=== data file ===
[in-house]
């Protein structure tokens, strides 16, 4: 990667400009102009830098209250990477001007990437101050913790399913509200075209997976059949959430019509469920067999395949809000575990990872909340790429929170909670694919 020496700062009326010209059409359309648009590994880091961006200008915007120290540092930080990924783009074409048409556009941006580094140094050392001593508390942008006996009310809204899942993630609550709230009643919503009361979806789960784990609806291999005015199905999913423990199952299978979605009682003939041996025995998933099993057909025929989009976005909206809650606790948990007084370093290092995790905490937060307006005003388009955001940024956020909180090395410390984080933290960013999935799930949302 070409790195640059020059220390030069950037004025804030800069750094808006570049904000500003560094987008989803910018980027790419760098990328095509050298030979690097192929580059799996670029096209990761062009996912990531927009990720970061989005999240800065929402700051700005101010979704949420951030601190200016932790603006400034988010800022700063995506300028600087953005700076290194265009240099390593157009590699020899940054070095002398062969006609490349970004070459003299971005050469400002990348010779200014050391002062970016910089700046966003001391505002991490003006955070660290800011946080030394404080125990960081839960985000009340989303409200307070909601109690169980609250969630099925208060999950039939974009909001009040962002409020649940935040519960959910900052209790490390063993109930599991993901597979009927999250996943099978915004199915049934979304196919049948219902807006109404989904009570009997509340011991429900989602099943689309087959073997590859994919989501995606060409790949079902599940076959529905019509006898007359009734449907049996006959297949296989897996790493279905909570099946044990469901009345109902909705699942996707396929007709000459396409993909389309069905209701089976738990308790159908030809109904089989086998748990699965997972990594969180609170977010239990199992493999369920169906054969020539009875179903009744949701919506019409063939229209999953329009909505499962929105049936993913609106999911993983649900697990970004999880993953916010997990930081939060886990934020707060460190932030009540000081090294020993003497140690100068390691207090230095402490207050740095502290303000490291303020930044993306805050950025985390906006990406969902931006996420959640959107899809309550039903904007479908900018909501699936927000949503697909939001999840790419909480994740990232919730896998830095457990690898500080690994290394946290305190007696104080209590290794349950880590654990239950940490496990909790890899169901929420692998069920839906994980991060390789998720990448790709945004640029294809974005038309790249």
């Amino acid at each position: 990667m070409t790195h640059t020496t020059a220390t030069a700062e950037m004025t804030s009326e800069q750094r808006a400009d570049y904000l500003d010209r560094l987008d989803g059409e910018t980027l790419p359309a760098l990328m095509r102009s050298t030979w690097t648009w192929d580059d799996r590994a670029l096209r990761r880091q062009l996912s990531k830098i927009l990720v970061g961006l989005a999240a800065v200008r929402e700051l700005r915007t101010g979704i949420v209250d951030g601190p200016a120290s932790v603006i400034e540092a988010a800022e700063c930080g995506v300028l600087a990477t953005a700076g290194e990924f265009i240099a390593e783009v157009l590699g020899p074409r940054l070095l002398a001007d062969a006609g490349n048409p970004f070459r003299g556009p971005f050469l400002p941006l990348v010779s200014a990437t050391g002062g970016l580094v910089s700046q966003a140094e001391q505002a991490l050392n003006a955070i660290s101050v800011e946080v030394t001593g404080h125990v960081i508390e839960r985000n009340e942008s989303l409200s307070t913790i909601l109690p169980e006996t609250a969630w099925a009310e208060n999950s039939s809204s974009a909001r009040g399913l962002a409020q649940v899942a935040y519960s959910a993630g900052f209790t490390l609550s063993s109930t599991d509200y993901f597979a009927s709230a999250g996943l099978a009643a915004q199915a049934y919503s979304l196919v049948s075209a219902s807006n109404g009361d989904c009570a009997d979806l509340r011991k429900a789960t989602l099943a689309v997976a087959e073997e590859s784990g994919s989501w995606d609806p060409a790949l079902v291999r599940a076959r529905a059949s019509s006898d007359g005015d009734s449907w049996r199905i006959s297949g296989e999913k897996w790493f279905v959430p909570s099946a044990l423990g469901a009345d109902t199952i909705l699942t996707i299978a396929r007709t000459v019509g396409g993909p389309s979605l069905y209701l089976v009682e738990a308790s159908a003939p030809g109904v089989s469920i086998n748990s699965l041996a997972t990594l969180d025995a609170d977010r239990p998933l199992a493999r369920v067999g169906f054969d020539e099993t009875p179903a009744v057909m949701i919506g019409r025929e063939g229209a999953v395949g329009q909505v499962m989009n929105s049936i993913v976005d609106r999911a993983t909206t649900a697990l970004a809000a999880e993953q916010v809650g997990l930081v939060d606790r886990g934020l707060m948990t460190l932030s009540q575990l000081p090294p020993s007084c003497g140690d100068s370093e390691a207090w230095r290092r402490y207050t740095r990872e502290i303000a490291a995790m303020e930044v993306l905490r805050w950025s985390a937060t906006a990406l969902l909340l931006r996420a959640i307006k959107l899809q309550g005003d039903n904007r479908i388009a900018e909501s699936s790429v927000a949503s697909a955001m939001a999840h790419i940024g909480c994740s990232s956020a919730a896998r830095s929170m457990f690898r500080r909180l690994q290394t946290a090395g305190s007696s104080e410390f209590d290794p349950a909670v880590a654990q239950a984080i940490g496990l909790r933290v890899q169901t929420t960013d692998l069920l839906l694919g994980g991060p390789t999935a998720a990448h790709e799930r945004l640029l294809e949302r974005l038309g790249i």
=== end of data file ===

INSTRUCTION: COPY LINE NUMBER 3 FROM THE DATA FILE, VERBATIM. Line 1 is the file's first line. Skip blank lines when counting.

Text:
């Amino acid at each position: 990667m070409t790195h640059t020496t020059a220390t030069a700062e950037m004025t804030s009326e800069q750094r808006a400009d570049y904000l500003d010209r560094l987008d989803g059409e910018t980027l790419p359309a760098l990328m095509r102009s050298t030979w690097t648009w192929d580059d799996r590994a670029l096209r990761r880091q062009l996912s990531k830098i927009l990720v970061g961006l989005a999240a800065v200008r929402e700051l700005r915007t101010g979704i949420v209250d951030g601190p200016a120290s932790v603006i400034e540092a988010a800022e700063c930080g995506v300028l600087a990477t953005a700076g290194e990924f265009i240099a390593e783009v157009l590699g020899p074409r940054l070095l002398a001007d062969a006609g490349n048409p970004f070459r003299g556009p971005f050469l400002p941006l990348v010779s200014a990437t050391g002062g970016l580094v910089s700046q966003a140094e001391q505002a991490l050392n003006a955070i660290s101050v800011e946080v030394t001593g404080h125990v960081i508390e839960r985000n009340e942008s989303l409200s307070t913790i909601l109690p169980e006996t609250a969630w099925a009310e208060n999950s039939s809204s974009a909001r009040g399913l962002a409020q649940v899942a935040y519960s959910a993630g900052f209790t490390l609550s063993s109930t599991d509200y993901f597979a009927s709230a999250g996943l099978a009643a915004q199915a049934y919503s979304l196919v049948s075209a219902s807006n109404g009361d989904c009570a009997d979806l509340r011991k429900a789960t989602l099943a689309v997976a087959e073997e590859s784990g994919s989501w995606d609806p060409a790949l079902v291999r599940a076959r529905a059949s019509s006898d007359g005015d009734s449907w049996r199905i006959s297949g296989e999913k897996w790493f279905v959430p909570s099946a044990l423990g469901a009345d109902t199952i909705l699942t996707i299978a396929r007709t000459v019509g396409g993909p389309s979605l069905y209701l089976v009682e738990a308790s159908a003939p030809g109904v089989s469920i086998n748990s699965l041996a997972t990594l969180d025995a609170d977010r239990p998933l199992a493999r369920v067999g169906f054969d020539e099993t009875p179903a009744v057909m949701i919506g019409r025929e063939g229209a999953v395949g329009q909505v499962m989009n929105s049936i993913v976005d609106r999911a993983t909206t649900a697990l970004a809000a999880e993953q916010v809650g997990l930081v939060d606790r886990g934020l707060m948990t460190l932030s009540q575990l000081p090294p020993s007084c003497g140690d100068s370093e390691a207090w230095r290092r402490y207050t740095r990872e502290i303000a490291a995790m303020e930044v993306l905490r805050w950025s985390a937060t906006a990406l969902l909340l931006r996420a959640i307006k959107l899809q309550g005003d039903n904007r479908i388009a900018e909501s699936s790429v927000a949503s697909a955001m939001a999840h790419i940024g909480c994740s990232s956020a919730a896998r830095s929170m457990f690898r500080r909180l690994q290394t946290a090395g305190s007696s104080e410390f209590d290794p349950a909670v880590a654990q239950a984080i940490g496990l909790r933290v890899q169901t929420t960013d692998l069920l839906l694919g994980g991060p390789t999935a998720a990448h790709e799930r945004l640029l294809e949302r974005l038309g790249i």